Tuli Can't Stop Talking

These are just my thoughts on contemporary issues and an attempt to open up a dialogue.

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A citizen who cares deeply about the United States Constitution and the Rule of Law.

Sunday, May 17, 2009

CANF Changes Course

And it is about time. So, here are Carl Hiaasen’s thoughts on the issue. You know that I love him.

Posted on Sun, Apr. 12, 2009

CANF makes sober proposal about U.S. policy on Cuba

In an historic turnabout, the most prominent Cuban exile organization in the country now wants the Obama White House to expand and enhance relations with the Castro regime.
The Cuban American National Foundation, once a fire-breathing opponent of dialogue with Cuba, has produced a comprehensive 14-page proposal for a different -- and long overdue -- approach.
Published last week, the white paper is titled ``A New Course for U.S.-Cuba Policy: Advancing
People-Driven Change.'' It urges the Obama administration to discard the failed strategy of ''containment'' in favor of a ``people-to-
people'' initiative that focuses on improving the lives of Cuban
The paper is a frank acknowledgment that the old hard-line policies have utterly failed to destabilize Cuba's communist leadership, or bring any meaningful reforms to the island.
As foundation president, Francisco J. Hernández, a Bay of Pigs veteran, explained: ``For 50 years we have been trying to change the Cuban government, the Cuban regime. At the present time, what we have to do is change the emphasis to the Cuban people -- because they are going to be the ones who change things in Cuba.''
For the first time, CANF is advocating direct diplomatic engagement between the United States and Cuba. Jorge Mas Canosa, the bombastic leader of the foundation in its early years, must be spinning in his grave.
The idea of communicating with Cuba will be denounced as treasonous by some exile radio hosts, but their time is fading. Polls show that a rising percentage of Cuban Americans are ready for a change, which isn't surprising after decades of frustration and futility.
For many, the tipping point came in 2004 when the Bush administration -- huffing macho, as always -- imposed tough rules limiting how often exiles could visit relatives on the island, and how much cash they could send to family members.
The cold-hearted plan accomplished nothing except punishing the Cuban people. The Castro brothers suffered not one bit. That fairly sums up the story of the long-running botch job that passes for America's Cuban policy.
We have diplomatic relations with many countries whose human-rights records are as bad, or worse. We eagerly converse (and heavily trade) with nations that lock up dissidents and journalists, or have no serious democratic aspirations.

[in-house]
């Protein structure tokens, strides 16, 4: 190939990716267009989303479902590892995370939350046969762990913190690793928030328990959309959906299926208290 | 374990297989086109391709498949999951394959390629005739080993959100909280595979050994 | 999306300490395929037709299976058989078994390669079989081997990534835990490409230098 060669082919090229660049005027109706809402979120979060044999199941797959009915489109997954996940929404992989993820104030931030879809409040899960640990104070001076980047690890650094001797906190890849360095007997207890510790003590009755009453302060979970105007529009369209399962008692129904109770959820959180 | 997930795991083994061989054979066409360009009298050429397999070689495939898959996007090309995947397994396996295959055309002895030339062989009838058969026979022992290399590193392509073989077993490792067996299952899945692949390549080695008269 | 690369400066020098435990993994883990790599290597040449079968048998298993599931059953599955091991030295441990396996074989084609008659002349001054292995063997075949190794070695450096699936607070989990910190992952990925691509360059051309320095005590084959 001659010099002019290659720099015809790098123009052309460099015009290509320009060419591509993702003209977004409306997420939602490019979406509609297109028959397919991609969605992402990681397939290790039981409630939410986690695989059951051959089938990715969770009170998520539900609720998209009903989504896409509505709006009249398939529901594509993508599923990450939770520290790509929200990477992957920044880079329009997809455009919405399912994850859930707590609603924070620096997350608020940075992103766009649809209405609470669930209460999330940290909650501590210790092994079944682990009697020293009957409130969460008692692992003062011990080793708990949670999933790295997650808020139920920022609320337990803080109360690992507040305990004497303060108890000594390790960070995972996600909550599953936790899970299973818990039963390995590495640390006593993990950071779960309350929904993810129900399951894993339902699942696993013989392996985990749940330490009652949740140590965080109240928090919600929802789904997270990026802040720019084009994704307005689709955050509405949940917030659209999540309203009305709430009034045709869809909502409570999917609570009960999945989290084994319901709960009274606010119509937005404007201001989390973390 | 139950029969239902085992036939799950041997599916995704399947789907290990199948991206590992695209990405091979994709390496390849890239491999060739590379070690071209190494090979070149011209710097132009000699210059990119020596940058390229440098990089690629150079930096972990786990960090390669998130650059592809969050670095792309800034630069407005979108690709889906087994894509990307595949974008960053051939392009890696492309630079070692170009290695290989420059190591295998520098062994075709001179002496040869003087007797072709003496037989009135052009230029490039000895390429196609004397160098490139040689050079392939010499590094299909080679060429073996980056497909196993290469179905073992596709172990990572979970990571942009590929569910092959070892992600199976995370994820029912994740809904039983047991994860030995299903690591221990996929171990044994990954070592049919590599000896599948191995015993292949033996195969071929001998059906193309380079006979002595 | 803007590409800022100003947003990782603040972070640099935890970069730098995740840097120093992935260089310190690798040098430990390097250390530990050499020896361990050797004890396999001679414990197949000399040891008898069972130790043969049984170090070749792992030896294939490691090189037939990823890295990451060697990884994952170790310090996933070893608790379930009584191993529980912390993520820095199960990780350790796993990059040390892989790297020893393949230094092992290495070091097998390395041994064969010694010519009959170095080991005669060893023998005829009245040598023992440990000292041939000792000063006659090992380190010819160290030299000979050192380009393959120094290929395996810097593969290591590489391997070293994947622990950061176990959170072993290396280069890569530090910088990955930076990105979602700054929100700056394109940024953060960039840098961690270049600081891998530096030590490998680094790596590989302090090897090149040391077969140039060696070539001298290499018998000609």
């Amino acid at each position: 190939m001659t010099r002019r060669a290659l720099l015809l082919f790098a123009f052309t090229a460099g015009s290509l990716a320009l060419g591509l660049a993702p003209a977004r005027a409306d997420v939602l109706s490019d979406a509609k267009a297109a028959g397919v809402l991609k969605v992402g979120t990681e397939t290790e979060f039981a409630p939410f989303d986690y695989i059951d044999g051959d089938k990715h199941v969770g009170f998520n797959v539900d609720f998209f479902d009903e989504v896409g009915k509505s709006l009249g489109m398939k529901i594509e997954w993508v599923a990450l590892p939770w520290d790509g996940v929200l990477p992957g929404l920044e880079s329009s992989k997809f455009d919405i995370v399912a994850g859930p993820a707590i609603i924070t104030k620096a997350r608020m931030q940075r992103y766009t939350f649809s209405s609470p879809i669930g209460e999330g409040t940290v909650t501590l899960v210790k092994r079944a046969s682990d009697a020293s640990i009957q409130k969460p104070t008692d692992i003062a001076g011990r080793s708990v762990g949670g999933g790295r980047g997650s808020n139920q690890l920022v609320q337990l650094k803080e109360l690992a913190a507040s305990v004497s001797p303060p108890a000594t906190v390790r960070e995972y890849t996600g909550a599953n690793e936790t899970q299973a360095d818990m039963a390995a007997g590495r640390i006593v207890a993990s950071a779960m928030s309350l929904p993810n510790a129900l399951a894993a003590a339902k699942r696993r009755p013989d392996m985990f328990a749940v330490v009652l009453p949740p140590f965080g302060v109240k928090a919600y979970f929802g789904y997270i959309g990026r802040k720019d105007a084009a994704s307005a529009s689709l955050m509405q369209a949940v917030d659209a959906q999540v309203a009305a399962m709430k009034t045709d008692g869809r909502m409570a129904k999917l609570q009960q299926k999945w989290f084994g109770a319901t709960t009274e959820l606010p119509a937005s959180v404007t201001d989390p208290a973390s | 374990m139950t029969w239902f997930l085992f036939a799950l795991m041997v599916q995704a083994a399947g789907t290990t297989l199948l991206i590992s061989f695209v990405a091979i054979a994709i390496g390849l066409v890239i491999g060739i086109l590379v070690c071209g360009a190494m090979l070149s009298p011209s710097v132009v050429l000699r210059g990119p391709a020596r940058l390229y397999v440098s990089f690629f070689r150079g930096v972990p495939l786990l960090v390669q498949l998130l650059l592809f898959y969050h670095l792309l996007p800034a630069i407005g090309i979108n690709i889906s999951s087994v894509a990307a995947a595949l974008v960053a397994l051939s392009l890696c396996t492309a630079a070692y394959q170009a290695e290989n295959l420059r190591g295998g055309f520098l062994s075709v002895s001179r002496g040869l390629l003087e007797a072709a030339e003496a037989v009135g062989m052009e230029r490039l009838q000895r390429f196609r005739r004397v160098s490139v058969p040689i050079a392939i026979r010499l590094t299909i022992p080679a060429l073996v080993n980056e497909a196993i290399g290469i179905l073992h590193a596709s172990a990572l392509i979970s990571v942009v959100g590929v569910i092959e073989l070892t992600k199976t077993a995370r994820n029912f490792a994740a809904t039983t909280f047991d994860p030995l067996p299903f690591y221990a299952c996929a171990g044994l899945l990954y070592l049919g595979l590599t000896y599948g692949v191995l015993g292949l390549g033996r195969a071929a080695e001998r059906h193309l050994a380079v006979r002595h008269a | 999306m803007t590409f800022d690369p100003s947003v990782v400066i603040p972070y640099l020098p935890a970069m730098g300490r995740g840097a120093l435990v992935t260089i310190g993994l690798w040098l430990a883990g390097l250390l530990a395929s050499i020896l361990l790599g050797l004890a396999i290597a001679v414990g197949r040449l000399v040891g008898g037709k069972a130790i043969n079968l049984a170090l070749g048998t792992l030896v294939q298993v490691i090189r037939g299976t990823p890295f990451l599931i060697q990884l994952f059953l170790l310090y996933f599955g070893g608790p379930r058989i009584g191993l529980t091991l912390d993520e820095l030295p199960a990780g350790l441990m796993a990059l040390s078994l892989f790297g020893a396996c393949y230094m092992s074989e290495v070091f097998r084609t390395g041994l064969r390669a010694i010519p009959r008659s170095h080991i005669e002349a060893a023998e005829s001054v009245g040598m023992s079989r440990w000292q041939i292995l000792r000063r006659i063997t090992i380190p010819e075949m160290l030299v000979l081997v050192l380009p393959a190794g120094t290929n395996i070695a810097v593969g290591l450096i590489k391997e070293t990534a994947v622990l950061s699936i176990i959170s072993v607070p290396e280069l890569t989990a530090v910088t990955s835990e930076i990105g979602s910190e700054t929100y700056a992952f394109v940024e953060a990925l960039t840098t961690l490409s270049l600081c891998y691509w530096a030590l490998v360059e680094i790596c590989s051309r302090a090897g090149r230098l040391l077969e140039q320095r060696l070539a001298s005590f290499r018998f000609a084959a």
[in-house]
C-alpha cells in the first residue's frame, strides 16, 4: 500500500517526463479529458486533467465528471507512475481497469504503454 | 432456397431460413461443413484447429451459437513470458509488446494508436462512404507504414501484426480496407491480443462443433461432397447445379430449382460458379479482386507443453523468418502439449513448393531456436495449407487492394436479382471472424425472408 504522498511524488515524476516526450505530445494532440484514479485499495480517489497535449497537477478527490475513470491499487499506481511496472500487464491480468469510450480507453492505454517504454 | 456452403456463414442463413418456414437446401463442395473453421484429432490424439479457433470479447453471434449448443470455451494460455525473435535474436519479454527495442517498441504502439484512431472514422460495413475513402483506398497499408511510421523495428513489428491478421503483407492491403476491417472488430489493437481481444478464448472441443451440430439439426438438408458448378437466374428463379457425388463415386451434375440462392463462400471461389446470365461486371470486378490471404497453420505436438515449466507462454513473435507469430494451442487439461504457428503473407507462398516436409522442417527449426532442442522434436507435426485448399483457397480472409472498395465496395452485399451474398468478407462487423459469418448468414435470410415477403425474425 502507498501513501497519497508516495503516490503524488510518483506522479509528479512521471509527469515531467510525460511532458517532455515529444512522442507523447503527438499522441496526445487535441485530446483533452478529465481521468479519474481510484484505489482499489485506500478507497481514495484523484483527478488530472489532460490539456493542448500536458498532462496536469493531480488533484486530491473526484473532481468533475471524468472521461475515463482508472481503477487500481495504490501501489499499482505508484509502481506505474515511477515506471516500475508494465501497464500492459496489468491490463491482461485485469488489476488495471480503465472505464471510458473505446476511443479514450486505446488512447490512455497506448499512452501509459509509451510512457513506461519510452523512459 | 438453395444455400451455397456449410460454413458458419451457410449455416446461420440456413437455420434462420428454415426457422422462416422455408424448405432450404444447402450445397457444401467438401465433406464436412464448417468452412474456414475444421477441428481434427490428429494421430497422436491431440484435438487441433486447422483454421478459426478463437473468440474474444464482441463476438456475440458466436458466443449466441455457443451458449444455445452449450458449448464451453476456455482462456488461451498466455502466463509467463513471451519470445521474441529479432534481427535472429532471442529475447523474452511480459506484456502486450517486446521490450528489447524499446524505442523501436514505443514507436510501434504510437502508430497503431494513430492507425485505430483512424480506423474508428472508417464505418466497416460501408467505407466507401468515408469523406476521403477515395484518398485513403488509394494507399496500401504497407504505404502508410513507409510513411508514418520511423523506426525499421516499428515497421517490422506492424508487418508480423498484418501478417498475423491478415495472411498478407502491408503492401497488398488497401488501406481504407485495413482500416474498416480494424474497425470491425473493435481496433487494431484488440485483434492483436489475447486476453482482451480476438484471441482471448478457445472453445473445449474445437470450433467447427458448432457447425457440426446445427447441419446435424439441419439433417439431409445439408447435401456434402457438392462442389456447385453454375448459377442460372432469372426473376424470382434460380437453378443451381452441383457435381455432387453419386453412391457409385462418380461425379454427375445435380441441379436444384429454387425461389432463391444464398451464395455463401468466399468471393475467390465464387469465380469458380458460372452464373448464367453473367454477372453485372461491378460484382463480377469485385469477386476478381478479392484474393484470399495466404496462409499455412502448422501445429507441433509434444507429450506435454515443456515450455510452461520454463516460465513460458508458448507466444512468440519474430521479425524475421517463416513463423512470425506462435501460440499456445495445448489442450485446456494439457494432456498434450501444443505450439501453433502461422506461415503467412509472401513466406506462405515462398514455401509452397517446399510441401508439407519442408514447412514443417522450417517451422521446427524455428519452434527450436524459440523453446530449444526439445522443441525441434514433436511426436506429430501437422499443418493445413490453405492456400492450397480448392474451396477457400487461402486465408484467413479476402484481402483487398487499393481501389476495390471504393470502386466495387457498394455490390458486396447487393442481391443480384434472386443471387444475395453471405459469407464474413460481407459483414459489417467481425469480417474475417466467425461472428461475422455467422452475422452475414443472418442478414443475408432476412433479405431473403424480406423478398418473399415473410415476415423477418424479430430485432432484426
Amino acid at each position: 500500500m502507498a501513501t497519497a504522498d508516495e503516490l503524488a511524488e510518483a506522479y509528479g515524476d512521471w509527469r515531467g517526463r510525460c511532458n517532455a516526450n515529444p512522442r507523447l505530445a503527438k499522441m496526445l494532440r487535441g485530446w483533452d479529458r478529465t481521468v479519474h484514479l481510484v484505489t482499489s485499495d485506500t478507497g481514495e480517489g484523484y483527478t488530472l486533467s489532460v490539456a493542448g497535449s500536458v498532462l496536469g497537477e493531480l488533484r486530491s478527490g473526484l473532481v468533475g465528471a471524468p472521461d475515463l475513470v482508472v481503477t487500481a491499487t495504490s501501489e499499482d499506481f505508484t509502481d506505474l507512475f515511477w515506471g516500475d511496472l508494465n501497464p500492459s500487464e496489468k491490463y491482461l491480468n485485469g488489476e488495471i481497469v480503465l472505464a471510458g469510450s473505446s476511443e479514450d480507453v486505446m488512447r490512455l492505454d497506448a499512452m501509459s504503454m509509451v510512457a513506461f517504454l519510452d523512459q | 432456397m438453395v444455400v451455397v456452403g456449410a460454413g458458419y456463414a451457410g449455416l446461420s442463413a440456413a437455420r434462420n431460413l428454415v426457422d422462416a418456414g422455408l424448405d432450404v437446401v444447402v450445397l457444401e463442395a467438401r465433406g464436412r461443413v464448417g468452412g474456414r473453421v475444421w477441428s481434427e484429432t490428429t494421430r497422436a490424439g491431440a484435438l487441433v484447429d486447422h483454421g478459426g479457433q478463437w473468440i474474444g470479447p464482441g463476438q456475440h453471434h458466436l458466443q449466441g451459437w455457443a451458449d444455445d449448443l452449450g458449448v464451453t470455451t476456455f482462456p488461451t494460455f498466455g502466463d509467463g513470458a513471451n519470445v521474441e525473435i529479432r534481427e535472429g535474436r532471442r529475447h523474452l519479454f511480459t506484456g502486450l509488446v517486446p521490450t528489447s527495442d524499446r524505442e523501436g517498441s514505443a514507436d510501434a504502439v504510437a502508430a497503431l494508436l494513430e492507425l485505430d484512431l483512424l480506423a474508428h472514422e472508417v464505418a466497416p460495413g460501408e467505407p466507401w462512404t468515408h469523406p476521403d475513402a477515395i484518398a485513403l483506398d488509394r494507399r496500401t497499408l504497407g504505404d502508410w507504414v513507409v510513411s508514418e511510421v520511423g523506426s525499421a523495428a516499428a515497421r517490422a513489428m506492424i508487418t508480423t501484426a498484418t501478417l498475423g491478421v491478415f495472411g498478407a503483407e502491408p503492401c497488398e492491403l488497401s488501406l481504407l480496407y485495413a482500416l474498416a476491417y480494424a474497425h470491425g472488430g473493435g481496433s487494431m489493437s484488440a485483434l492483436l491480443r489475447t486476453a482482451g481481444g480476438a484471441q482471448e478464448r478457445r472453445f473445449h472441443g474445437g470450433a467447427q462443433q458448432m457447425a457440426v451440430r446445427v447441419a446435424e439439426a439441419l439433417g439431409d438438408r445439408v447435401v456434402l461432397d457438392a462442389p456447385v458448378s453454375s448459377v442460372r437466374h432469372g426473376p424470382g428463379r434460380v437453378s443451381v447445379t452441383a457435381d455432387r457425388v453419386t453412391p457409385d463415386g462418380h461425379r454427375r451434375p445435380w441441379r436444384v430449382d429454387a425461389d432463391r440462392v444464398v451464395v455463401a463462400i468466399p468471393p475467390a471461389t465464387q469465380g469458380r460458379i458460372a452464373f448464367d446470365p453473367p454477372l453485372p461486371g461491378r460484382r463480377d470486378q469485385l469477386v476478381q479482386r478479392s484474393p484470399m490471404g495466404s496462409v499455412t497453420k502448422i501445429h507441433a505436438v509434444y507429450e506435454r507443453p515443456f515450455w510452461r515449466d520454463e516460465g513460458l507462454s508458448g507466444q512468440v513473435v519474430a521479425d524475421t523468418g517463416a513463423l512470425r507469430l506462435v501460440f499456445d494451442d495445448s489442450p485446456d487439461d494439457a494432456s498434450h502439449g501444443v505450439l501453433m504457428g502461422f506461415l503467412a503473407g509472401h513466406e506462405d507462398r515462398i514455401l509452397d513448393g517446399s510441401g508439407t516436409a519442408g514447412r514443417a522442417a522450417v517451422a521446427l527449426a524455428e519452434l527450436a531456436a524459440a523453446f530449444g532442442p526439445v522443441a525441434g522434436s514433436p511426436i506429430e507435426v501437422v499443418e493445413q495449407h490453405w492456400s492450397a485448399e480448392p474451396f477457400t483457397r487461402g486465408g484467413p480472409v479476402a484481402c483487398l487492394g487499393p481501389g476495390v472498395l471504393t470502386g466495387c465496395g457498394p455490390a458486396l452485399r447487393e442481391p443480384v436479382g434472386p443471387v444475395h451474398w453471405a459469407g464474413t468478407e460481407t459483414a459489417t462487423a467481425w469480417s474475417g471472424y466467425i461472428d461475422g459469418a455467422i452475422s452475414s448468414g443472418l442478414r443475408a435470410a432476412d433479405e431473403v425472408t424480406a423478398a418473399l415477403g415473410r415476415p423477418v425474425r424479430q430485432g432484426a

We talk with China, Vietnam, Russia, Saudi Arabia -- even Libya, a regime that had a direct role in blowing up a Pan Am jet full of innocent people.
It's mainly because of South Florida's vocal exile lobby that the United States has persisted on its fruitless course of trying to isolate Cuba. Ironically, the trade embargo turned out to be the best thing that ever happened to Fidel Castro, presenting him with a ready scapegoat for the country's chronic economic mess.
Although the CANF white paper doesn't call for an end to the embargo, the foundation does support a plan for allowing Cuban Americans and others to send cash, building materials and farm equipment to the island. It also favors an executive order allowing direct aid to pro-democracy groups in Cuba, which have struggled for outside funds under rules enacted during the Clinton administration.
As a top priority, CANF strongly supports President Obama's promise to remove the punitive restrictions on travel and remittances, which the White House has said will happen probably this week.
Obama made this one of his campaign pledges, rightly calling it a humanitarian issue. Cuban Americans should be able to visit family members in Cuba as often as possible and send them as much money as they wish, as other immigrants and exiles are allowed to do.
The dramatic about-face by the Cuban American Foundation could bolster current efforts in Congress to broaden contact with Cuba. Both the House and the Senate are considering bipartisan legislation that would basically permit all Americans to travel there.
It's likely that the Cuban-American members of South Florida's congressional delegation will stick to the shrill hard line, but the political tide is turning. Many U.S. companies have been pushing for years to get the trade barriers lifted, and a receding domestic market makes Cuba look even more appealing.
Capitalism works
With Fidel frail and fading, and Raúl seeking to make his own mark, there's an opportunity for the United States to finally start making a positive difference in the country. The best way is to establish a presence, beginning with tourists and then trade.
Nothing promotes capitalism as effectively as saturating a place with products, services and entertainment supplied by a capitalist system. China is still not a democracy, but its people today have more freedom -- and a bigger appetite for freedom -- than ever before.
What happened in Beijing could happen just as quickly in Havana, if the United States ever unleashed its potent weapons of mass consumption: Mountain Dew, Kentucky Fried Chicken, Levi's jeans . . .
Raúl wouldn't know what hit him.

Now I may not agree with everything here, but the overall I do agree with.


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